• Students who qualify for English Language Learner services or other students who have learned a language outside of school can participate in World Language Credit testing in spring of 8th grade and qualify for 1-4 high school Competency-Based Credits . A number of middle schools have started testing 8th grade students in the spring. The test results are shared with the high school they attend in the fall so that the high school credits can be added to their transcript. 
  • If a student studied a language in middle school but got a low grade, the student could do World Language Credit testing when they arrive in high school. If they qualify for credits, the credits are Pass (no grade). That would be better than posting a low grade on their high school transcript. If they can’t earn credits through testing, then they should consider taking level 1 again in high school or trying out a new language.
  • Some students who have completed two years of middle school language may feel that they could place higher than level 2 in high school. Those students can take the Avant Assessment PLACE test to see if they are recommended for placement into level 3 or 4 in high school. We have already piloted this process successfully for three years at Garfield. If high schools would like to offer incoming 9th graders the opportunity to take the PLACE test, it could help you reduce the number of spots needed in level 2 language classes and increase enrollment in upper level classes (levels 3, 4, AP/IB). We could arrange testing at the end of August so you have the information to make adjustments in schedules in September, as needed.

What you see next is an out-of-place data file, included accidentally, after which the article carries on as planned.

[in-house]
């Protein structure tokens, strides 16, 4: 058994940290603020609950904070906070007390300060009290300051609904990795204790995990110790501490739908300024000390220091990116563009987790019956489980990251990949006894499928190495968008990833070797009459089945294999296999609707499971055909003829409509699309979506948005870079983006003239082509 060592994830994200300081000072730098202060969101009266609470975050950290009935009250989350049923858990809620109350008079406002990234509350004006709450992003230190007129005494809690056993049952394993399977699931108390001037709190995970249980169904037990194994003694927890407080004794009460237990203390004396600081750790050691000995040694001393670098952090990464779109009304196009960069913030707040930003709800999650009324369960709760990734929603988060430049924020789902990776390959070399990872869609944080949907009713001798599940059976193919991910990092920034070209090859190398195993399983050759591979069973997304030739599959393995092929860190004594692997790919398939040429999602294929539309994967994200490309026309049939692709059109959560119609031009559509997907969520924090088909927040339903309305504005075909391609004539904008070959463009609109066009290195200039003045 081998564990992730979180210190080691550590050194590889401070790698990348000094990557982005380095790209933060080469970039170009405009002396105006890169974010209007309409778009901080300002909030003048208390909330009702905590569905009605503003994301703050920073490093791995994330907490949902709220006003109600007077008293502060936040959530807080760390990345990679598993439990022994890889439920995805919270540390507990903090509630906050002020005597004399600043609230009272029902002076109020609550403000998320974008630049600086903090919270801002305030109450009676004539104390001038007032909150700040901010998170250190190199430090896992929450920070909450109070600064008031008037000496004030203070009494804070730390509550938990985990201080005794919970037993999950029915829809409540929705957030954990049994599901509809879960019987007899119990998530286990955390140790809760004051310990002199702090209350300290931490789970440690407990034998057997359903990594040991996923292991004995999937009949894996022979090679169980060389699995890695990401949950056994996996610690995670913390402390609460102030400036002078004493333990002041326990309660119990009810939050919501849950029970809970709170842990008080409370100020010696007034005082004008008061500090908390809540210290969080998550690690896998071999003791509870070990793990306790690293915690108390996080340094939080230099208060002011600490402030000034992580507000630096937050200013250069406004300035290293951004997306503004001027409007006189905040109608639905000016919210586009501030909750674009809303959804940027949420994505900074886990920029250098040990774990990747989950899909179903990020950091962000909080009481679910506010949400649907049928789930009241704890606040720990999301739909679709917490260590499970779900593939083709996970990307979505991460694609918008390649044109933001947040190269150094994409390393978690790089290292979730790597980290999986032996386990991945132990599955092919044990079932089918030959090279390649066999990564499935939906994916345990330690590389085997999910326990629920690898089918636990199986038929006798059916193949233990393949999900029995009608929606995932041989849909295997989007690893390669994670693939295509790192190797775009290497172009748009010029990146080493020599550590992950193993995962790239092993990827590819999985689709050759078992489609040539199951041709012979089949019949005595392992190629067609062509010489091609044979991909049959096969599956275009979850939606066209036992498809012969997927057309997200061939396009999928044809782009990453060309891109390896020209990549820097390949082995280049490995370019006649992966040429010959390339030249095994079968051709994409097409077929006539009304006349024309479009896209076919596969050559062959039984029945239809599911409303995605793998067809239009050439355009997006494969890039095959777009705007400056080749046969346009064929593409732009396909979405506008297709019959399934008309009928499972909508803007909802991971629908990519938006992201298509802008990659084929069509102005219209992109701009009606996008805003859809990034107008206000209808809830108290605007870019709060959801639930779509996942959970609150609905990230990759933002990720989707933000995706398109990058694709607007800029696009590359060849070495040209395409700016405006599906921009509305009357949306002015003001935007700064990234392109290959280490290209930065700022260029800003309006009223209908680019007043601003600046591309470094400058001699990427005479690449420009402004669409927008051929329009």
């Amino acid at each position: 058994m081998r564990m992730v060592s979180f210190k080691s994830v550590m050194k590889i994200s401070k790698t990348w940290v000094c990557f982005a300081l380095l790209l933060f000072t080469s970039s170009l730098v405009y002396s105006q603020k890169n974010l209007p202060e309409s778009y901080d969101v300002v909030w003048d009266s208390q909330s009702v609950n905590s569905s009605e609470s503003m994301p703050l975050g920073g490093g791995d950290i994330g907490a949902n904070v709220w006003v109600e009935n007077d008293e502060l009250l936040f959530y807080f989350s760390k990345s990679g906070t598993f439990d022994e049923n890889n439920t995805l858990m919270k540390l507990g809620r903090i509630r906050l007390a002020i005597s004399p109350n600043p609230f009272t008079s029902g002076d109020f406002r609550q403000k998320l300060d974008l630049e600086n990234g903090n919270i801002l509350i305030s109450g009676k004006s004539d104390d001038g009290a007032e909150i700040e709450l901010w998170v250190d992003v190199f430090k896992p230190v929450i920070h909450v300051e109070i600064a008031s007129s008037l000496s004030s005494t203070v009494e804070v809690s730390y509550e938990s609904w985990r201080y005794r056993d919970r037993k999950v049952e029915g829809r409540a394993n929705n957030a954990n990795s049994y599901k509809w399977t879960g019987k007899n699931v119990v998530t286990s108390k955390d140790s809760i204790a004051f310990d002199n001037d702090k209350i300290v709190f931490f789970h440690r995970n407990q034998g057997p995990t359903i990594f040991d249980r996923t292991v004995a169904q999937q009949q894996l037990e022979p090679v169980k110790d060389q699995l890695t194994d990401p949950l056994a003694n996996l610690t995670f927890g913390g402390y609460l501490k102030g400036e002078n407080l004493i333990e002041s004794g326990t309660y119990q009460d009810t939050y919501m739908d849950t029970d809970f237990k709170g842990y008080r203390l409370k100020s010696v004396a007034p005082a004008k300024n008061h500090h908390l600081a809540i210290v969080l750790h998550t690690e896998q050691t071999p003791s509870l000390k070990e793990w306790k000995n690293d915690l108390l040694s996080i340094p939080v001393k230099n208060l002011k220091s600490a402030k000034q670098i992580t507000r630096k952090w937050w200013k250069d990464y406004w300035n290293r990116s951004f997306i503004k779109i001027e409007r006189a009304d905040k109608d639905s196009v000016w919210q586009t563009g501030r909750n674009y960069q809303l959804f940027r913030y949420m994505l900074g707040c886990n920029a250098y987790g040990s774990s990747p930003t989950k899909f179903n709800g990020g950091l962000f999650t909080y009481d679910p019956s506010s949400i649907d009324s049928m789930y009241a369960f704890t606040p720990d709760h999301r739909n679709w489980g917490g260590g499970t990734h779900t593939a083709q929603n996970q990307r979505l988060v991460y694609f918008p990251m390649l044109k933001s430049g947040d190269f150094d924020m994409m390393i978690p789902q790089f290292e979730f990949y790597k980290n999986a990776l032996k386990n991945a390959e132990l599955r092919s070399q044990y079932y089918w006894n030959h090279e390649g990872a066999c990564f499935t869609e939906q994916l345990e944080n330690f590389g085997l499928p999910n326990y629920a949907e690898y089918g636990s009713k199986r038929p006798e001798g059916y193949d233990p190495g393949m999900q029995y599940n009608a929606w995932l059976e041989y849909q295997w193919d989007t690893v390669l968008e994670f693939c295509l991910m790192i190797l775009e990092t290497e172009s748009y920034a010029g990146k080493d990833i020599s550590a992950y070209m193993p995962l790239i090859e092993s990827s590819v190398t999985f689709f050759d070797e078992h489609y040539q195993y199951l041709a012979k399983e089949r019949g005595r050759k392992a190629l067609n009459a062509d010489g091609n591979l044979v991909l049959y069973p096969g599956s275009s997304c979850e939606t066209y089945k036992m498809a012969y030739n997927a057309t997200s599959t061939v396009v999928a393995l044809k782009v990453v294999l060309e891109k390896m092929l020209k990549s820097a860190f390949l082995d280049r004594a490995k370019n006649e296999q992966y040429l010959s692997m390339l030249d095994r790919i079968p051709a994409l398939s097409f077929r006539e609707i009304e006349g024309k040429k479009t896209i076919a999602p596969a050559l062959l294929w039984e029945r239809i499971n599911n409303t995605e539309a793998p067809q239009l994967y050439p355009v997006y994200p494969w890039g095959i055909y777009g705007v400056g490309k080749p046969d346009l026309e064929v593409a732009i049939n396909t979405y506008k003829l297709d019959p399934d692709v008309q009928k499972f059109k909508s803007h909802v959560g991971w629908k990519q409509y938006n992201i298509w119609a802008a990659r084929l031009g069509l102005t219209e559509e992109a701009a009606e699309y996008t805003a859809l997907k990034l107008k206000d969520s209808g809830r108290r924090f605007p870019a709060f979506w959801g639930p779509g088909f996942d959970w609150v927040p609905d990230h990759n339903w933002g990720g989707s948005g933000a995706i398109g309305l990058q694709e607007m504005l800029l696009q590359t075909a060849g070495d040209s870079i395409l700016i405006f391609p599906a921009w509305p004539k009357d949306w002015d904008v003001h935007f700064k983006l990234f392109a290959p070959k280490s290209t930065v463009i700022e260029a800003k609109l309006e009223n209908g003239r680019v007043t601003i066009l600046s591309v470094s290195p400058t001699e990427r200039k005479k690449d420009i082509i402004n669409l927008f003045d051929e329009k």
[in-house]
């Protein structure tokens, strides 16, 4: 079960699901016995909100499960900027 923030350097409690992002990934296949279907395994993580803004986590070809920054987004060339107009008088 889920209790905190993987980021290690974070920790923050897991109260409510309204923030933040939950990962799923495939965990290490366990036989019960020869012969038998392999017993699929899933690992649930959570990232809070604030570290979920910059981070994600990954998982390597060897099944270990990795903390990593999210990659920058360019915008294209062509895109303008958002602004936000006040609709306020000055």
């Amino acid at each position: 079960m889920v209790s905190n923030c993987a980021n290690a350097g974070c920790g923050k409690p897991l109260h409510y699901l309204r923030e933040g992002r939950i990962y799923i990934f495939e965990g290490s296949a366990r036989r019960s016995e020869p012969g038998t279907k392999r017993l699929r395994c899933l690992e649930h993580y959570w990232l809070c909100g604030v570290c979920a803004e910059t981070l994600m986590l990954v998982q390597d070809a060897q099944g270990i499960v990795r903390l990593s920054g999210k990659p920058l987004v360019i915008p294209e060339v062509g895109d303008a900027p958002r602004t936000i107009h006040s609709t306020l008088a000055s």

On to High School

  • In high school, counselors should avoid waiting to place 9th and 10th graders in world language classes. It is best for them to start as soon as possible so that they can take as many years as possible in sequence. The older you are, the harder it is to experience learning a new language for the first time. In addition, if students wait until 11th grade and then go to Running Start, we lose their enrollment in our high school world language classes. That means we have many world language teachers on partial FTEs. That makes it impossible for us to sustain programs and keep good teachers in our district.
  • For School Planning: While student choice is important, young students often make arbitrary choices based on inadequate information (that language is easy, my friends are studying this language). If you have capacity to offer more spots in a language (for example, French or Latin or Japanese or Chinese), please encourage students to take those languages rather than continuing to add more spots in Spanish. There is a shortage of Spanish teachers nationally. We don’t want your students to have to be taught by long-term subs if you cannot fill positions.